Inventor Graham Hawkes’ lifelong obsession with underwater flight leads him to create a winged two-person submersible.
“I don’t think I’ll ever build a better sub,” says Graham Hawkes a few days prior to the official debut of the Super Falcon, a two-person submersible that the 61-year-old British-born inventor has worked tirelessly to build. Sitting in his modest office in Northern California, Hawkes seems more like a man on a mission than an entrepreneur with a sales pitch. “We’re trying to get access to a beautiful world that’s been largely forgotten,”
he says. “It would be nice if I can use it to help bring poets and politicians down, so they can spread the word and change the world.”
Such aspirations are noble, but if in the meantime anyone with an extra $1.5 million wants his or her own personal shark-stalking machine, Hawkes will happily accommodate that request as well. He has poured more than $5 million into his submersibles project, which he calls Deep Flight, over the past few decades—selling prized possessions and raiding college funds to keep things going. Now that this design is complete, Hawkes hopes to recoup his investment by targeting customers in recreation and scientific markets, as well as the military. To date he has one buyer, Silicon Valley investor Tom Perkins, whose purchase helped pave the way for the sub’s development.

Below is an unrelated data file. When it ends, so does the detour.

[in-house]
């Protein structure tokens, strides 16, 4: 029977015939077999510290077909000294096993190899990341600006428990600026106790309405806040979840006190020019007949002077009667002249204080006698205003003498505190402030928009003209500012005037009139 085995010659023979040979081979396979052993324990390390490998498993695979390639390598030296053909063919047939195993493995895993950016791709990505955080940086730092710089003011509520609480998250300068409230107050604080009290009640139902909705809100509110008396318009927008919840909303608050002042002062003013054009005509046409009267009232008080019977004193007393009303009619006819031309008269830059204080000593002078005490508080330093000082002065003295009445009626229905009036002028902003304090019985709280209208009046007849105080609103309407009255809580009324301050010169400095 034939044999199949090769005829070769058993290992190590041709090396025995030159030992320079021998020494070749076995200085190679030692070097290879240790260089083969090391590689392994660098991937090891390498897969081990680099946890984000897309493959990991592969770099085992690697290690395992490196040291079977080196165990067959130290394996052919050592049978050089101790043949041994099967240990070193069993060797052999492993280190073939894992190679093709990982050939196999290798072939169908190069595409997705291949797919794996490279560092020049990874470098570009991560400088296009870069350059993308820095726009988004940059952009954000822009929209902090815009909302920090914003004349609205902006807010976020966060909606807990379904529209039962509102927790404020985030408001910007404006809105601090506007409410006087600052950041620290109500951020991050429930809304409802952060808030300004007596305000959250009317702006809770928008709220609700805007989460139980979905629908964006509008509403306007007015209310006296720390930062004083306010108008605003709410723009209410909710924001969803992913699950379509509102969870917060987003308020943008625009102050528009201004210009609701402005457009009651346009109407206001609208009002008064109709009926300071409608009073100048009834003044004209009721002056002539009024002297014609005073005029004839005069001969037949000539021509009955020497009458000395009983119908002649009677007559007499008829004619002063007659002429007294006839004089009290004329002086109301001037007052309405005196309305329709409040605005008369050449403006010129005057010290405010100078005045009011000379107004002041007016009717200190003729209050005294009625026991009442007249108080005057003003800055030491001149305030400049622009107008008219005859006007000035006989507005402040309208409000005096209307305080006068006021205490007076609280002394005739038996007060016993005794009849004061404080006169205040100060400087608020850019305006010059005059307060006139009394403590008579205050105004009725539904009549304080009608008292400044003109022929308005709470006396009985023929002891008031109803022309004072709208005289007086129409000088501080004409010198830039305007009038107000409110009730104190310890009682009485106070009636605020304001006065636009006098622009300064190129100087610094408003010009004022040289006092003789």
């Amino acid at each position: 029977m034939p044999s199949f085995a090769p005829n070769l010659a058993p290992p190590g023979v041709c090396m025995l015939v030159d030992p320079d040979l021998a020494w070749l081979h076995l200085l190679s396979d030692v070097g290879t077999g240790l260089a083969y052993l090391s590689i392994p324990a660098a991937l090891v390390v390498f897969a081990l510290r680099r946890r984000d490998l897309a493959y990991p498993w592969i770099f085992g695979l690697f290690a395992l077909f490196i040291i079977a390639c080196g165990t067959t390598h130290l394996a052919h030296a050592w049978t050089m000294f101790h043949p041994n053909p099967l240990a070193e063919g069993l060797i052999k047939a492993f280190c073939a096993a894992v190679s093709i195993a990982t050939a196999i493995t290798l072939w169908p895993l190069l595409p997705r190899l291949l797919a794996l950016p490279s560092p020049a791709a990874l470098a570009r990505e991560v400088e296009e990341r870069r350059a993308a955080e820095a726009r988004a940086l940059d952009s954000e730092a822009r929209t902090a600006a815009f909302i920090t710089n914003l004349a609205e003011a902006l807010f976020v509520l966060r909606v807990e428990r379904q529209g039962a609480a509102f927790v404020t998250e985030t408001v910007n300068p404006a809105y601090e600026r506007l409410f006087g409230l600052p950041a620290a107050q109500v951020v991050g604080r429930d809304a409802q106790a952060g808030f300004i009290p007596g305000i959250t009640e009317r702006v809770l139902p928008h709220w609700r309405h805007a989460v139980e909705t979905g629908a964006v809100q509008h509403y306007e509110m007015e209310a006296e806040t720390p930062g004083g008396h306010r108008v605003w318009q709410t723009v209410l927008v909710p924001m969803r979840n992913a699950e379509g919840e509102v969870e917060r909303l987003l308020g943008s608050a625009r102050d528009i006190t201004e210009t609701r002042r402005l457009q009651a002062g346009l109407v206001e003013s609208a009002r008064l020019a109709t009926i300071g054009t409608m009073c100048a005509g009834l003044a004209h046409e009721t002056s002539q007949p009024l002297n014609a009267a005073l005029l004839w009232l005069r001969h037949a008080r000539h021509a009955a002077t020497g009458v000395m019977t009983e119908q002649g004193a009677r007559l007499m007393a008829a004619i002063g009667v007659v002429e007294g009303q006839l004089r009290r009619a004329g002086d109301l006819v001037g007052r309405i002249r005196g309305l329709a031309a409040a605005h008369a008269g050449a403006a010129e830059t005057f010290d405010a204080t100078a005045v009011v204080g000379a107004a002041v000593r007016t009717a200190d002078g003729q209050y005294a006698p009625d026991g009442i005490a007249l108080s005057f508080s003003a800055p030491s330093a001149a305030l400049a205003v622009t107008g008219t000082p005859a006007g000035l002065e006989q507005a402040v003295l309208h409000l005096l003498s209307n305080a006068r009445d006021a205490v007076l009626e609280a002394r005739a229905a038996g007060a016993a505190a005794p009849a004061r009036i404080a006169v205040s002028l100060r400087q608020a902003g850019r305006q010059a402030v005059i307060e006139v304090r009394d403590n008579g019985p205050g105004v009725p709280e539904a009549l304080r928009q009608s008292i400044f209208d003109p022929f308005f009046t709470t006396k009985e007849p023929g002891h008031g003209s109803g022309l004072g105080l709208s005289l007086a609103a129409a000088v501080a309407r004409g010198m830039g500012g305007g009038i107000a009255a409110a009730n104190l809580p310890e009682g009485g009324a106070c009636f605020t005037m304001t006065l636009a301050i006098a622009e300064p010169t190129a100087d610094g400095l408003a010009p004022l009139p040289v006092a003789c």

Much like San Francisco’s ultra-green, high-tech California Academy of Sciences, where the Super Falcon made its debut in May, everything about this submersible is state-of-the-art. Lithium-ion batteries power a brushless electric motor that can propel the craft for 20 nautical miles and to a top speed of 10 knots. The Super Falcon’s sleek lines, which recall those of a Formula One racer, are adorned topside by two acrylic bubble-top hatches that swap the usual limited porthole view for a broad panorama of the deep. But the Super Falcon’s true genius lies in its positive buoyancy. Hawkes borrowed from established airfoil principles to design wings that urge the sub down and allow it to glide about the oceans at depths as low as 1,000 feet. The inventor grins broadly as he recalls a test run with Perkins’ new toy off the coast of Baja California, Mexico, where he managed to slip just behind a school of hammerhead sharks. “I got to stalk the stalkers,” he says.
If you ask Hawkes about the design of the Super Falcon’s underwater wings, he will reply in a humble, almost shy manner. “The Wright brothers already did all of the work,” he says. “I was actually lucky I didn’t go to a fancy school like M.I.T., but instead went to a small place in London. We didn’t have wind tunnels, so we had to use water to explore aerodynamic effects. It was back then that I realized, Aha, what you do in the air you can do in the water. So I guess that was the start of all this.”